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Tax Revenues Think Piece


Greg Starks
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I wrote the following as a reply in a thread here that would have taken it entirely off-base. It suggests that if we deploy a well-considered system, substantial state and federal taxes could be collected from participants in the MM program.:

 

Income and Use Taxes on Medical Marijuana - notes

 

My reading of the Sales and Use Tax suggests CGs ought to be collecting 6% per transaction, since the product will be used here. Income taxes are described reasonably accurately above, with the caveat that some expenses are deductible, while others aren't.

 

So if there are 100,000 patients, there would be something like 40,000 CGs, if current patterns stay true. If patients on average consume 1 oz per month, at a compensation value of $250 per oz. Then you have something like $100,000 x 12 x 250 = $300,000,000. That represents the amount on which both use and income taxes could be calculated. 6 percent of 300 million is $18 million. State income taxes at 4 percent would be another 12 million. Similarly, 30 percent (federal income tax) is about $100 million.

 

Taxes per caregiver would usually equal about 1/3 of their net income from providing caregiver services.

Average income per caregiver would be 300,000,000/40,000 = $7500 in this model. Why the 2.5 to 1 CG to patient ratio has persisted is a mystery to me, particularly given the number of self-cultivating patients. It would be extraordinarily interesting to see the distribution of patients per caregiver. In any case, if the ratio went to 4 to 1, you would end up with 25,000 caregivers, the same taxation levels, but average annual income would be $12,000.

 

These numbers could of course vary in a number of ways - consumption could be double my estimate, which would mean that income and taxes would double. Similarly, the number of patients could also be twice my estimate, but that would mean that overall taxes would double, but income per caregiver would not. Prices could also remain high so as to discourage 'fungibility' into the black market. The implications of not discounting the 'criminal risk premium' (that black market transactions always add) is to increase the average compensation level to $350-ish per ounce. So then the numbers change a bit differently: 100,000 x 12 x 350 = $420 million. Taxes are on the level of $150 million, but revenue per CG increases to $10,500 or $16,800, depending on the number of patients per CG, and 1 oz per month consumption averages.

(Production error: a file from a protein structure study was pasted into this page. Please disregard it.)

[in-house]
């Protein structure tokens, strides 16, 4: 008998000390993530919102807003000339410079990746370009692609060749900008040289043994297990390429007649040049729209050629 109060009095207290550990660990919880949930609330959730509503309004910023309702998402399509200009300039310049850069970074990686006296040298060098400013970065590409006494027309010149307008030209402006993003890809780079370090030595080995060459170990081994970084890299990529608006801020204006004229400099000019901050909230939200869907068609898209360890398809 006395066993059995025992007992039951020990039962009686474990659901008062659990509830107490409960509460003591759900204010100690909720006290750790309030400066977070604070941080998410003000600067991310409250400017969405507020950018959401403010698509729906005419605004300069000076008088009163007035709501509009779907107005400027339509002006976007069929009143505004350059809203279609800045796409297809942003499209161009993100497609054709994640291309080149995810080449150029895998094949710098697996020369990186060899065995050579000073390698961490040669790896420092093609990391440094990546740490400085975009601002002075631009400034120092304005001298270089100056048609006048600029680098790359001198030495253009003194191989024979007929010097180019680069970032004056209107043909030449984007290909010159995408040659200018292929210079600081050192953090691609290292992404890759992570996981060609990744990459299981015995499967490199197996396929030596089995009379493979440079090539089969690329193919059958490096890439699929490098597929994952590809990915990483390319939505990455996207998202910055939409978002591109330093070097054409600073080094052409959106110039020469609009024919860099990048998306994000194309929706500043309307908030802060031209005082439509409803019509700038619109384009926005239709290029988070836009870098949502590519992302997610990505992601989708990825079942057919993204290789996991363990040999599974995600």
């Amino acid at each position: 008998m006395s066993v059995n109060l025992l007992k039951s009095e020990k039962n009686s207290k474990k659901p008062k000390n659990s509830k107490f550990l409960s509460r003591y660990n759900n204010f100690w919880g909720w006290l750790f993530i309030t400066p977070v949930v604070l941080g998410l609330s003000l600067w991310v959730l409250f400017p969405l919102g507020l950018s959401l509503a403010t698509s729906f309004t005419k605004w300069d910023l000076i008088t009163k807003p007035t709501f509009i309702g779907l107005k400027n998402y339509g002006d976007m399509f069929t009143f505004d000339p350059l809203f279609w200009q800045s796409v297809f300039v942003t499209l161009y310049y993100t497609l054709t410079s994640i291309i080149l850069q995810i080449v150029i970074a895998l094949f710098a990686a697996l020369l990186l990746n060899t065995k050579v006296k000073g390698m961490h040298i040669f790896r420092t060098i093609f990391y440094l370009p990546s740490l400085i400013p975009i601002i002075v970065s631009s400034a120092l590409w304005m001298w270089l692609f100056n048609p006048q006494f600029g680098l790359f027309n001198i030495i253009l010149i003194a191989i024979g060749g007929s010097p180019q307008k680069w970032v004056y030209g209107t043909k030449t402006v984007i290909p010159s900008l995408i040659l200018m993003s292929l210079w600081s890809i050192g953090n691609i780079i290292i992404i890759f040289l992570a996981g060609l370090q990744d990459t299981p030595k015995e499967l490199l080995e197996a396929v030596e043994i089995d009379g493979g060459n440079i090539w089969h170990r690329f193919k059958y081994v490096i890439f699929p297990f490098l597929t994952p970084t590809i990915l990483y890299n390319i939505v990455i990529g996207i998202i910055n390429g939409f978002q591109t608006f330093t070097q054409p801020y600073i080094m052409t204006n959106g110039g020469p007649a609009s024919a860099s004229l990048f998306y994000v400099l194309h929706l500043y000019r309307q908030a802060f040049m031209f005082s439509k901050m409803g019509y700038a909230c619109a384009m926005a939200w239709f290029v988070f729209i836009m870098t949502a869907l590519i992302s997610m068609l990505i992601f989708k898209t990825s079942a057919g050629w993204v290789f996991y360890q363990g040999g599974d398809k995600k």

So what does that mean for Michigan? Of the $150 million in taxes, about $40 million would stay here. That's not chicken feed, but it isn't nearly enough to significantly impact the state budget. And why should it be? 100,000 patients is barely over 1 percent of the state's population. It would be silly to imagine that the outcome could be otherwise.

 

To put it in perspective: Michigan collects about $6 billion, or $6,000 million annually in income taxes. So our contribution would be 6/10 of 1 percent of total General Fund revenues. From this example its easy to see that the MMA could result in significant revenues for the state, but at the same time, there is not a scenario that I can envision, even if mental health conditions are added to the Act, where MMA-related revenues can contribute substantially towards solving the colossal problems Michigan faces today.

 

In fact, Mr. Cushingberry delivered a fascinating presentation called "Restoring our Revenue" last Wednesday. His main points were that Michigan's economy and governmental revenues depend largely on factors which the state cannot control - most specifically the price of fuel. We spend hundreds of millions of dollars, without much noticeable effect. Lately, the trend has been to grant 'tax exemptions' - choices to not tax otherwise taxable property, income, or transactions. The budget difficulties faced by the state today are directly related to expenditure decisions. His argument was that tax expenditures have had no noticeable effect over the past 16 years, and have had virtually no impact at the statewide level, other than to drain the coffers of the General Fund.

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